Cage Builder Cage Builder icon

Cage Builder figure

Cage Builder creates polyhedral cages composed of hexagons, pentagons, squares and other polygons. The cages can be decorated with atomic models to create oligomeric molecular assemblies using the sym command (see examples). Cages are created as marker sets. See also: Icosahedron Surface, hkcage, meshmol

There are several ways to start Cage Builder, a tool in the Higher-Order Structure category.

Clicking Minimize improves the alignment of joined edges. This is typically done after some rounds of new polygon attachment. Clicking Delete removes entire polygons that contain any selected edge or vertex. Close simply dismisses the dialog, and Help opens this manual page in a browser window.

Clicking Options reveals additional settings (clicking the close button on the right hides them again):

Placing Atomic Models on Cages

Molecules on cage figure

Copies of molecular models can be placed on each polygon using the sym command.

For example, one might want to put a single copy of the structure at each pentagon (ignoring any other types of polygons). First, the molecular model would need to be positioned as desired relative to one of the pentagons in the cage model. Models can be positioned relative to one another “manually” by activating/deactivating them for motion and using the mouse. Then, if the molecule model is #1 and the cage model is #0, the following would place a copy of the molecule model at an equivalent position relative to each pentagon:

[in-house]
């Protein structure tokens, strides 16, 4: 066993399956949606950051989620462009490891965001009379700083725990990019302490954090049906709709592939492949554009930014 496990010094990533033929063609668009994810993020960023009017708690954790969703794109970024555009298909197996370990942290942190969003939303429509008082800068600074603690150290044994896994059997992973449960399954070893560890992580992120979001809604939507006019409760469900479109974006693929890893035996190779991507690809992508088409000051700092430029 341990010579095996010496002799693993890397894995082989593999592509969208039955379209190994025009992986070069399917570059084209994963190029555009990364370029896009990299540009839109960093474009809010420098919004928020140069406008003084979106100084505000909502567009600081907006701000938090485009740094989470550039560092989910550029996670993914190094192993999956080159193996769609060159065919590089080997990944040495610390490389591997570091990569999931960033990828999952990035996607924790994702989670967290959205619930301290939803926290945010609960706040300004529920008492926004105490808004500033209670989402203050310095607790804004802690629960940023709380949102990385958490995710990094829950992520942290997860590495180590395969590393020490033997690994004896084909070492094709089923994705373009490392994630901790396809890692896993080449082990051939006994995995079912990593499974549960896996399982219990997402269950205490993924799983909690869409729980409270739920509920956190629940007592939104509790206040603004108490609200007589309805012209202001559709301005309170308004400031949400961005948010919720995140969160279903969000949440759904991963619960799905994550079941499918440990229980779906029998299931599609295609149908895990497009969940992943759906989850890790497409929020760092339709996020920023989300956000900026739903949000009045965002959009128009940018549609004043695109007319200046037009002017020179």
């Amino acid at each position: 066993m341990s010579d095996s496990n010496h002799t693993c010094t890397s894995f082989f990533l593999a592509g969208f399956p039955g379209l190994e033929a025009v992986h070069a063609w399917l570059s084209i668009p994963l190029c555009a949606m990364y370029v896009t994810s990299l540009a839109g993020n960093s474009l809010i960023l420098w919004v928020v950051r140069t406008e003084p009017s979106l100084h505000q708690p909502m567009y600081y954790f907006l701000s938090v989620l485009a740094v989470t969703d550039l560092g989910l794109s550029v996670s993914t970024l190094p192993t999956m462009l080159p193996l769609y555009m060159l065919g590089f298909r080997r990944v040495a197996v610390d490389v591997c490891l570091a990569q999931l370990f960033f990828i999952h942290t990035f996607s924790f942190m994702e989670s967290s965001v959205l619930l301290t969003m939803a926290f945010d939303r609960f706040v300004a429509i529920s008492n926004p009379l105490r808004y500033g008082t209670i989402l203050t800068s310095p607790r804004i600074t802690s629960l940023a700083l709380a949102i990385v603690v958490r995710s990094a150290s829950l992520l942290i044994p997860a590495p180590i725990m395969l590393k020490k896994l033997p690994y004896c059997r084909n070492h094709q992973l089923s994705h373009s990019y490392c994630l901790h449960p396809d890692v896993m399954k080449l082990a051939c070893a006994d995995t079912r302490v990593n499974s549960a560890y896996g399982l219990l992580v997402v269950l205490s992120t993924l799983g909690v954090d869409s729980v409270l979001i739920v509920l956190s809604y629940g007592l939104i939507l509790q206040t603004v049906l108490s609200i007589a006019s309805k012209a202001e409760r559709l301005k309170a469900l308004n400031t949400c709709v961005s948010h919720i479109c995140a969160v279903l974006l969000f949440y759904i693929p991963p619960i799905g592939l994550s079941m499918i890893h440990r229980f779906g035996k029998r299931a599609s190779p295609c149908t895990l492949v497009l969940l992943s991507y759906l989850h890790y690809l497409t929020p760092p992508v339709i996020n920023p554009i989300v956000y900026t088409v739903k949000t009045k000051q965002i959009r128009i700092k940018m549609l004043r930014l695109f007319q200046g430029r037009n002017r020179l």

Command: sym #1 group #0,p5

The copies can be removed with ~sym.

Another possibility is to place multiple copies per polygon. For example, after a molecule model #1 has been positioned relative to (1/6) of a hexagon in cage model #0, the following would use C6 symmetry about the hexagon center to place six copies per hexagon:

Command: sym #1 group #0,pn6 surface true update true

The additional arguments in the second example specify creating low-resolution multiscale surfaces instead of atomic copies (for faster rendering) and updating their positions when the original copy of the molecular model is moved relative to the cage.

Currently there is no good way to refine the molecular positions so that interfaces between molecules are physically realistic.

UCSF Computer Graphics Laboratory / July 2011